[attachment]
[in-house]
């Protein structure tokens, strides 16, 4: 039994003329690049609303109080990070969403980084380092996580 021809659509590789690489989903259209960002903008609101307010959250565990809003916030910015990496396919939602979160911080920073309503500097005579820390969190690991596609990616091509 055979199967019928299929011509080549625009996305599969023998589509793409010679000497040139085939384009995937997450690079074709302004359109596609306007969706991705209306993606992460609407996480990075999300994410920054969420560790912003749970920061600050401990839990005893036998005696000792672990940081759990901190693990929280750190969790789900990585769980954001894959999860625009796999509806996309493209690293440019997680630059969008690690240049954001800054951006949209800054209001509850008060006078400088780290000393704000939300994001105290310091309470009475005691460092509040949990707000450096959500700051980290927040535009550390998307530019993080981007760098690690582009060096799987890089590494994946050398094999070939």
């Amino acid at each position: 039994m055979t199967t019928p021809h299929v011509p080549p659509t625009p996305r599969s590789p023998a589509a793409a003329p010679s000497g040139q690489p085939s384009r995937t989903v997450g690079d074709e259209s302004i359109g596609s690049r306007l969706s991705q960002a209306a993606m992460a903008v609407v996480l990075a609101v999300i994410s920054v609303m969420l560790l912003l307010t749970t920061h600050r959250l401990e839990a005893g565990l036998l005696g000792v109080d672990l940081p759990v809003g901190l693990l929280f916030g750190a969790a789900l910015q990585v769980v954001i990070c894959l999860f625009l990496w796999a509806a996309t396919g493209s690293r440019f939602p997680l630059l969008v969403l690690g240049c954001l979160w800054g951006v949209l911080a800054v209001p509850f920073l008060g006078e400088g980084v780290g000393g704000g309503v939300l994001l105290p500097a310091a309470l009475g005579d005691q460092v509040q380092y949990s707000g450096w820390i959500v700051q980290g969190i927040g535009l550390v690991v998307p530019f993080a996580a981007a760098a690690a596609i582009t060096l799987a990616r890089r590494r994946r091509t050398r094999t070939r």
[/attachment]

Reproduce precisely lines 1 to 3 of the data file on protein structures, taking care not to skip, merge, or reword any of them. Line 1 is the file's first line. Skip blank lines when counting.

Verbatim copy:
[in-house]
């Protein structure tokens, strides 16, 4: 039994003329690049609303109080990070969403980084380092996580 021809659509590789690489989903259209960002903008609101307010959250565990809003916030910015990496396919939602979160911080920073309503500097005579820390969190690991596609990616091509 055979199967019928299929011509080549625009996305599969023998589509793409010679000497040139085939384009995937997450690079074709302004359109596609306007969706991705209306993606992460609407996480990075999300994410920054969420560790912003749970920061600050401990839990005893036998005696000792672990940081759990901190693990929280750190969790789900990585769980954001894959999860625009796999509806996309493209690293440019997680630059969008690690240049954001800054951006949209800054209001509850008060006078400088780290000393704000939300994001105290310091309470009475005691460092509040949990707000450096959500700051980290927040535009550390998307530019993080981007760098690690582009060096799987890089590494994946050398094999070939």
């Amino acid at each position: 039994m055979t199967t019928p021809h299929v011509p080549p659509t625009p996305r599969s590789p023998a589509a793409a003329p010679s000497g040139q690489p085939s384009r995937t989903v997450g690079d074709e259209s302004i359109g596609s690049r306007l969706s991705q960002a209306a993606m992460a903008v609407v996480l990075a609101v999300i994410s920054v609303m969420l560790l912003l307010t749970t920061h600050r959250l401990e839990a005893g565990l036998l005696g000792v109080d672990l940081p759990v809003g901190l693990l929280f916030g750190a969790a789900l910015q990585v769980v954001i990070c894959l999860f625009l990496w796999a509806a996309t396919g493209s690293r440019f939602p997680l630059l969008v969403l690690g240049c954001l979160w800054g951006v949209l911080a800054v209001p509850f920073l008060g006078e400088g980084v780290g000393g704000g309503v939300l994001l105290p500097a310091a309470l009475g005579d005691q460092v509040q380092y949990s707000g450096w820390i959500v700051q980290g969190i927040g535009l550390v690991v998307p530019f993080a996580a981007a760098a690690a596609i582009t060096l799987a990616r890089r590494r994946r091509t050398r094999t070939r």